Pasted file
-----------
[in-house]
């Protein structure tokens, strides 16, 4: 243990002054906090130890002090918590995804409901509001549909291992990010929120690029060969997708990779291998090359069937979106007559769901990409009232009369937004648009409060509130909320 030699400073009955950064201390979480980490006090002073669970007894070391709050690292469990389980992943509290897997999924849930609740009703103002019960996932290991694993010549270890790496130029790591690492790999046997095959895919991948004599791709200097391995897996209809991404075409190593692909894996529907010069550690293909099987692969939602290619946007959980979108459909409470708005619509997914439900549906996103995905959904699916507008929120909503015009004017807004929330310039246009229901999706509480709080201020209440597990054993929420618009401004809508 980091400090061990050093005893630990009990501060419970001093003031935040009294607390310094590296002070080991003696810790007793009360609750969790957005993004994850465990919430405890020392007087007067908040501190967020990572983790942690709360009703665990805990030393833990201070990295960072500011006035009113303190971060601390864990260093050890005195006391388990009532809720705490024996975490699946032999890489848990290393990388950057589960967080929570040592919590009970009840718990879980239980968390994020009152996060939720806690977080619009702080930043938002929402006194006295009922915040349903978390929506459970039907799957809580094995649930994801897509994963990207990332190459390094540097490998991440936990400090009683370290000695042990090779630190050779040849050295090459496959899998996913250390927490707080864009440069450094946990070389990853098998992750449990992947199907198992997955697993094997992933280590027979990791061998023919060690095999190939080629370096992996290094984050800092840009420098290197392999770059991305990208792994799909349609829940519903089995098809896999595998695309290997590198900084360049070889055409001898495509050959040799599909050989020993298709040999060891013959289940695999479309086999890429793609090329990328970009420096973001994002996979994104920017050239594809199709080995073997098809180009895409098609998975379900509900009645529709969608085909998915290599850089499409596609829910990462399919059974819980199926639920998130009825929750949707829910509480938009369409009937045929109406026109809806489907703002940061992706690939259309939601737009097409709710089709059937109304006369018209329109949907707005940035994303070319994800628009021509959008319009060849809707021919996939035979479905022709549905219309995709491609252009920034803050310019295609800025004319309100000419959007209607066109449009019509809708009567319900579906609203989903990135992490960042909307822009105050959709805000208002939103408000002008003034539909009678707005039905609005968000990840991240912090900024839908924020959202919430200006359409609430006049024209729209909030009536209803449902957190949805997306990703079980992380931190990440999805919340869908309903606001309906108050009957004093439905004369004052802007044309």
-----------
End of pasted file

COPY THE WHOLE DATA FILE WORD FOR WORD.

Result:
[in-house]
């Protein structure tokens, strides 16, 4: 243990002054906090130890002090918590995804409901509001549909291992990010929120690029060969997708990779291998090359069937979106007559769901990409009232009369937004648009409060509130909320 030699400073009955950064201390979480980490006090002073669970007894070391709050690292469990389980992943509290897997999924849930609740009703103002019960996932290991694993010549270890790496130029790591690492790999046997095959895919991948004599791709200097391995897996209809991404075409190593692909894996529907010069550690293909099987692969939602290619946007959980979108459909409470708005619509997914439900549906996103995905959904699916507008929120909503015009004017807004929330310039246009229901999706509480709080201020209440597990054993929420618009401004809508 980091400090061990050093005893630990009990501060419970001093003031935040009294607390310094590296002070080991003696810790007793009360609750969790957005993004994850465990919430405890020392007087007067908040501190967020990572983790942690709360009703665990805990030393833990201070990295960072500011006035009113303190971060601390864990260093050890005195006391388990009532809720705490024996975490699946032999890489848990290393990388950057589960967080929570040592919590009970009840718990879980239980968390994020009152996060939720806690977080619009702080930043938002929402006194006295009922915040349903978390929506459970039907799957809580094995649930994801897509994963990207990332190459390094540097490998991440936990400090009683370290000695042990090779630190050779040849050295090459496959899998996913250390927490707080864009440069450094946990070389990853098998992750449990992947199907198992997955697993094997992933280590027979990791061998023919060690095999190939080629370096992996290094984050800092840009420098290197392999770059991305990208792994799909349609829940519903089995098809896999595998695309290997590198900084360049070889055409001898495509050959040799599909050989020993298709040999060891013959289940695999479309086999890429793609090329990328970009420096973001994002996979994104920017050239594809199709080995073997098809180009895409098609998975379900509900009645529709969608085909998915290599850089499409596609829910990462399919059974819980199926639920998130009825929750949707829910509480938009369409009937045929109406026109809806489907703002940061992706690939259309939601737009097409709710089709059937109304006369018209329109949907707005940035994303070319994800628009021509959008319009060849809707021919996939035979479905022709549905219309995709491609252009920034803050310019295609800025004319309100000419959007209607066109449009019509809708009567319900579906609203989903990135992490960042909307822009105050959709805000208002939103408000002008003034539909009678707005039905609005968000990840991240912090900024839908924020959202919430200006359409609430006049024209729209909030009536209803449902957190949805997306990703079980992380931190990440999805919340869908309903606001309906108050009957004093439905004369004052802007044309």